Dean Nelson, founder and director of the journalism program at Point Loma Nazarene University, points out that in court trials in which lawyers argue that a crime “is similar to what recently appeared in the movies or TV, [that argument] almost never ends up in a conviction. Jurors are not convinced there is a cause and effect” — that is, seeing a similar crime committed on TV did not motivate the person to go out and do the same.
As to the relationship of media violence and actual violence, Nelson says, “Correlation? Perhaps. Causation? Probably not.”
In retrospect, it is surprising that dementia and related mental diseases were not linked to football long ago. In the 1920s, doctors knew that repetitive brain trauma produced psychological afflictions in boxers. By the 1950s, many physicians wanted the sport banned. Boxers’ problems have had many names: punch-drunk syndrome, chronic boxer’s encephalopathy, boxer’s dementia, and the like. Among the prizefighters suspected of suffering head trauma-related dementia have been Joe Louis, Sugar Ray Robinson, Billy Conn, and Muhammad Ali (Parkinson’s syndrome probably caused by boxing).
As recently as 2009, the National Football League was insisting before an incredulous congressional committee that there was no connection between football head injuries and long-term brain trauma. But ESPN reported that in the 1990s and early 2000s, when the league was denying the connection between the sport and traumatic brain injuries, it was secretly paying off players who had suffered such woes.
Now, with more than 4000 players suing, the league brags that it is spending $30 million on head-injury research. This is an insult. Most owners are billionaires. The average team is worth $1.1 billion and enjoys $276 million in annual revenue. At the same time the National Football League boasts of the piddling $30 million it spends on research, it is contesting the suits of the 4000 players and still insisting it takes care of injured retired players.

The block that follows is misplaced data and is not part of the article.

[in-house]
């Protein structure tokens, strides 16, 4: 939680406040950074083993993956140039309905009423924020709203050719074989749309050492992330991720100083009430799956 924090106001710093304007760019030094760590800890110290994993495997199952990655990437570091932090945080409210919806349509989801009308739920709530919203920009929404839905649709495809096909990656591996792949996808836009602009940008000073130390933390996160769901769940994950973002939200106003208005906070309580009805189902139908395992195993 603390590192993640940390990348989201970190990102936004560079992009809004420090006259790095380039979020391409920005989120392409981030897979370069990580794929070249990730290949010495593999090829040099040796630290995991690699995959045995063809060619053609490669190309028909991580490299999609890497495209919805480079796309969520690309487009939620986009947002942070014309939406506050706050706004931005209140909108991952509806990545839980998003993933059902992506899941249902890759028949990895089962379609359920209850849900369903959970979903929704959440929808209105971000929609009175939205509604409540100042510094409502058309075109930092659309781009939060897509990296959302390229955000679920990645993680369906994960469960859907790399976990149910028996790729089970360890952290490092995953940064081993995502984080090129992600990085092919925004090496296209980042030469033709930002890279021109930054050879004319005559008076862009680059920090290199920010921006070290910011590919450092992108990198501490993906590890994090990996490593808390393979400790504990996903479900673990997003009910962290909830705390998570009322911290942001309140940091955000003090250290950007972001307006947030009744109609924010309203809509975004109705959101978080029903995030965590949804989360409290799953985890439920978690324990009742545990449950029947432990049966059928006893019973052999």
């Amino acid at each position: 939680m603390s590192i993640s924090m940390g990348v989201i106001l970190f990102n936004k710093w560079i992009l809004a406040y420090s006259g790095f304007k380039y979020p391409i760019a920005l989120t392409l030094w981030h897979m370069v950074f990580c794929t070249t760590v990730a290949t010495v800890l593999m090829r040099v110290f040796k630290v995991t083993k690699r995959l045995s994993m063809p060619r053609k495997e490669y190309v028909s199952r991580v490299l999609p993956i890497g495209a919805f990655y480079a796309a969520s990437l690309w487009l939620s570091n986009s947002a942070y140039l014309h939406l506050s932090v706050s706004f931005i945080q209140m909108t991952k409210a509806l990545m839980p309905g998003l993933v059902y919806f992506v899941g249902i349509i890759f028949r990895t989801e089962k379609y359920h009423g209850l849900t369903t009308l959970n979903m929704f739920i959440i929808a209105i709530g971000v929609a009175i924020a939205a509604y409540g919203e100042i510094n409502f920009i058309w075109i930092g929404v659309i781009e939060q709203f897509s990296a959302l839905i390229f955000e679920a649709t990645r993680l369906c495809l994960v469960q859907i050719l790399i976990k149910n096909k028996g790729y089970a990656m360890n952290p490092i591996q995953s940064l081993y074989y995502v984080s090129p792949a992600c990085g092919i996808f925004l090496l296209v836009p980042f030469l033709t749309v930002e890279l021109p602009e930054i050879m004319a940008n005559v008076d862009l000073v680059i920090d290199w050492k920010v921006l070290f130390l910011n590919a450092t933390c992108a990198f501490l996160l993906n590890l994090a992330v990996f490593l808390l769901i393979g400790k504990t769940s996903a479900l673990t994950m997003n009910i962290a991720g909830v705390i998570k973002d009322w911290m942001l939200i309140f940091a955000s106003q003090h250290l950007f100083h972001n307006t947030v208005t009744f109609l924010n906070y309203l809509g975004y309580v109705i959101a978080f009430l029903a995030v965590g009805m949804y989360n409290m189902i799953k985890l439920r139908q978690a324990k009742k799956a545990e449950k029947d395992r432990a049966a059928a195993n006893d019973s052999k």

There is a symbiotic relationship between the National Football League and television. Each team gets well over $100 million a year from the league’s deals with broadcasters. So does this cozy relationship explain why TV glorifies on-field carnage? “When young people see athletes being praised for aggressive (violent) behavior on the field — and in many cases being rewarded for such behavior — it’s not much of a stretch to believe that at least some people are going to try to emulate such behavior,” says Wulfemeyer. “When this happens, I guess you could say media-related praise for violent hits can contribute to cases of [chronic traumatic encephalopathy], crippling injuries, etc.”
Nelson is not sure that media celebration of butchery can be called a cause of the crippling diseases that afflict players, especially retired ones. However, continuous showing of violent action “is going to encourage other players to say, ‘I want to get on the highlight reel, too.’ It does encourage more violence.” ■
Contact Don Bauder at 619-546-8529